TROY — Members of Great Miami Riverway met April 19 in Troy’s Hobart Arena at their 2019 Riverway Summit, sharing marketing strategies among their member organizations.
Members come from a 99-mile stretch of the river, which features paved trails and connected communities, from Sidney to Hamilton.
This summit, presented by the Troy Foundation, is an important part of Riverway’s operations.
“As our signature annual event, Riverway Summit is a chance for community leaders throughout our five counties to get inspired about new ways to collaborate as a region,” said Elizabeth Connor, coordinator of Dayton’s Great Miami Riverway, prior to the event.
“This year in particular, we are seeing a large number of new attendees from all across the state and have set event records for attendees and exhibitors,” Connor said. “We continue to gain momentum and we’re excited to share this commitment to economic development for Ohio’s only National Water Trail and the nation’s largest paved trail network with key stakeholders throughout Ohio.”
Defining Riverway’s existence, Connor said, “Our goals are to increase use of recreational, historical, and cultural assets; to attract more visitor partners in five counties; to support economic development and to strengthen the river corridor neighborhood.”
During the summit, guest panels and expert speakers on tourism, recreation, and economic development presented a “Showcase of 2018 Achievements” and held discussions on bringing the Riverway brand into new communities.
The event began at 8 a.m. and came to a close around 1:30 p.m., featuring keynote speaker Elizabeth Fogarty, director of Visit Grand Junction, Colorado Tourism Marketing Committee member and Colorado Tourism Regional Task Force member.
Sharing information on the growth of Visit Grand Junction, Fogarty described strategies for growth. She emphasized one of the clearest messages from Colorado’s 20-plus, face-to-face, strategic statewide listening sessions was a frustration with both the configuration and naming of Colorado’s seven travel regions.
“By embarking on a statewide regional branding project, the Colorado Tourism Office was able to work with tourism industry partners in every corner of the state to learn about the unique aspects of each region — and discover how to effectively market travel offerings within these regions to visitors,” Fogarty said.
“This was a truly collaborative effort that included surveying more than 1,240 residents, holding more than 20 statewide listening workshops and analyzing thousands of online data sets.”
Other speakers were from Dayton Children’s Hospital, the Miami County Park District, Premier Health-Upper Valley Medical Center and Miami County Public Health (MCPH), speaking about the importance of outdoor, nature-based activities.
J. Scott Myers, Miami County Park District executive director, moderated a session on a new program called “Children’s RX for Nature.” Panelists were Scott B. Kanagy, Chief Medical Officer at Premier Health Upper Valley Medical Center, and family physician James Burkhardt, director of Medicine at Miami County Public Health.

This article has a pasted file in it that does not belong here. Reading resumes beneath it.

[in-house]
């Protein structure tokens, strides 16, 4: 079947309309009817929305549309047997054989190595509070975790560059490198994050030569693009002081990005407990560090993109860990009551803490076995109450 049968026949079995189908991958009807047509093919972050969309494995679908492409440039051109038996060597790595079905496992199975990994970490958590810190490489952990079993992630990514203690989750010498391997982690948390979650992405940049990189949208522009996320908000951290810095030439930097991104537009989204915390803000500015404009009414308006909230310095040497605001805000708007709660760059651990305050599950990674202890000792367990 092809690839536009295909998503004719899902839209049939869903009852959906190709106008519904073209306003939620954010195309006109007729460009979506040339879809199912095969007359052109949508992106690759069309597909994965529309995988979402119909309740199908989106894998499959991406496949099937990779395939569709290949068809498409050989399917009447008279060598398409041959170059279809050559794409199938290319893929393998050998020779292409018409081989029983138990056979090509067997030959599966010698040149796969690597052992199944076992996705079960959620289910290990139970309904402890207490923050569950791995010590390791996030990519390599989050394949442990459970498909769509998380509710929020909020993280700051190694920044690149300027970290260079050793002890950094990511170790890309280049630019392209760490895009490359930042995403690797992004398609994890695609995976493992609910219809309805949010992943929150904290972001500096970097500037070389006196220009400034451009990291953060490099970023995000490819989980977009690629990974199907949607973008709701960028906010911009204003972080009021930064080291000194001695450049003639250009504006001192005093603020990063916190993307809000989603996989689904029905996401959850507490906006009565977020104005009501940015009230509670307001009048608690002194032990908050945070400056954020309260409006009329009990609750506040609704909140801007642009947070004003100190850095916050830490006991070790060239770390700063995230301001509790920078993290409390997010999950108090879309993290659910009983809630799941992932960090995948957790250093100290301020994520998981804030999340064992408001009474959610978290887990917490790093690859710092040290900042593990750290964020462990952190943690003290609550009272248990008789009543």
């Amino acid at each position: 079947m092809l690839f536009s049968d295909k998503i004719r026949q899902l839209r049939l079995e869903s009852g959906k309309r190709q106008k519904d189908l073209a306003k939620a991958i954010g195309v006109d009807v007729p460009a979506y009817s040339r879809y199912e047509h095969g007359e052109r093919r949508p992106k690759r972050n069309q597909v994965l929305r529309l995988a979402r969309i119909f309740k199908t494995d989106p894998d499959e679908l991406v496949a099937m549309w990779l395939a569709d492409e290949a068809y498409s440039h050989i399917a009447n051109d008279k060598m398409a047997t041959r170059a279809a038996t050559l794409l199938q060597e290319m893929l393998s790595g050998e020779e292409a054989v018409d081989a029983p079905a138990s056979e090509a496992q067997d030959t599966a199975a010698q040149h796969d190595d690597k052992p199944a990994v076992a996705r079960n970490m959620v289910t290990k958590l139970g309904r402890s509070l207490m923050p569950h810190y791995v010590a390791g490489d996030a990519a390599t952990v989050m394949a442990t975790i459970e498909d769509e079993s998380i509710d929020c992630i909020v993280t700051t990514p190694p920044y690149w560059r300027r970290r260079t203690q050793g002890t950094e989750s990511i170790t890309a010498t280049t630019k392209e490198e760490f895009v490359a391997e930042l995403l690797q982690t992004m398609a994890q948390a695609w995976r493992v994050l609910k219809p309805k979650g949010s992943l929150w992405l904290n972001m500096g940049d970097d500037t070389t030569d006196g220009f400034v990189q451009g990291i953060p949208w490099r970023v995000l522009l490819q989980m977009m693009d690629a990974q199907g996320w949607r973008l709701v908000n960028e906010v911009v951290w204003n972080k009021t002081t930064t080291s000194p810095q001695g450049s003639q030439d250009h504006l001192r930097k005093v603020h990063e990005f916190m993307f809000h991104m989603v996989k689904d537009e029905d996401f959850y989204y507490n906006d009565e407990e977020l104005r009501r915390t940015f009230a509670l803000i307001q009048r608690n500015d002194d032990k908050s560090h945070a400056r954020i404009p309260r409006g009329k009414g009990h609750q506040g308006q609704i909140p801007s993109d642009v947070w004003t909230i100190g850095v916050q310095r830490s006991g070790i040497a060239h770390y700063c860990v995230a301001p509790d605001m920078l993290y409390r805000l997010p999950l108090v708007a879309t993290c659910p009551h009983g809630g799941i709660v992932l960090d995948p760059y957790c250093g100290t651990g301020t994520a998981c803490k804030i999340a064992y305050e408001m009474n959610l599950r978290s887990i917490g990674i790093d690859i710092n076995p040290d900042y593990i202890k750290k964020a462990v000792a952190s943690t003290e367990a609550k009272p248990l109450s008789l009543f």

Local physicians will soon be prescribing nature to children across Miami County to benefit children’s heath, both mentally and physically.
“Don’t be surprised if next time you take your child to the doctor, they receive a prescription for outdoor nature play,” Myers said.
The program is one of the first of its kind in the region and was designed to raise awareness of the importance of outdoor, nature-based activities as a complement to disease prevention and treatment strategies already in place.
As children spend less time in a natural environment, they miss key opportunities for physical activity, stress reduction, attention restoration, and healthy development, Myers explained.
Burkhardt said one in five children develop adult health issues like cardiovascular and mental health issues.
Kanagyy pledged UVMC will be an important partner in implementing this program. By the beginning of May, patients will see posters promoting the Children’s Rx for Nature program in the physicians’ offices.
The panel members and Myers agreed that mom and dad can only so much, but if a doctor tells a child to go outside and play, the child will do it.
To emphasize the importance of this program, Burkhardt said statistics show that obesity rates are climbing and with issues like blood pressure, diabetes and cholesterol rising. He said some are taking five medicines before they are adults.
“It’s worse here than in other parts of the country,” he said.
Agreeing that partnership provides credibility, Kanagy said, “We will expand it any way we can.”
“The park district is always looking for ways to partner regionally with organizations that match our mission and can benefit the citizens of Miami County. The Great Miami Riverway is an organization that is important to the region and we love being a part of it,” Myers said.
Riverway members include: City of Sidney, city of Piqua, city of Troy, city of Dayton, city of West Carrollton, city of Miamisburg, city of Franklin, city of Middletown and Visitors Bureau, city of Hamilton, Montgomery County, Miami County, Miami County Park District, Five Rivers MetroParks, MetroParks of Butler County and Miami Conservancy District.
Sponsors of the event included the city of Tipp City, Sidney/Shelby County Visitor Bureau, Miami County Convention and Visitor Bureau, Miami Valley Regional Planning Commission and Gem City Crew.
For more information about Riverway, contact Elizabeth Connor at (937) 223-1271.
Allison Swanson (right front) of Greater Dayton RTA stops by a booth at Friday’s Riverway Summit at Troy’s Hobart Arena. Jennifer Monnin of the Miami County Park District explains the wooden blocks seen in the table display, while Isaiah Palsgrove helps attend the booth.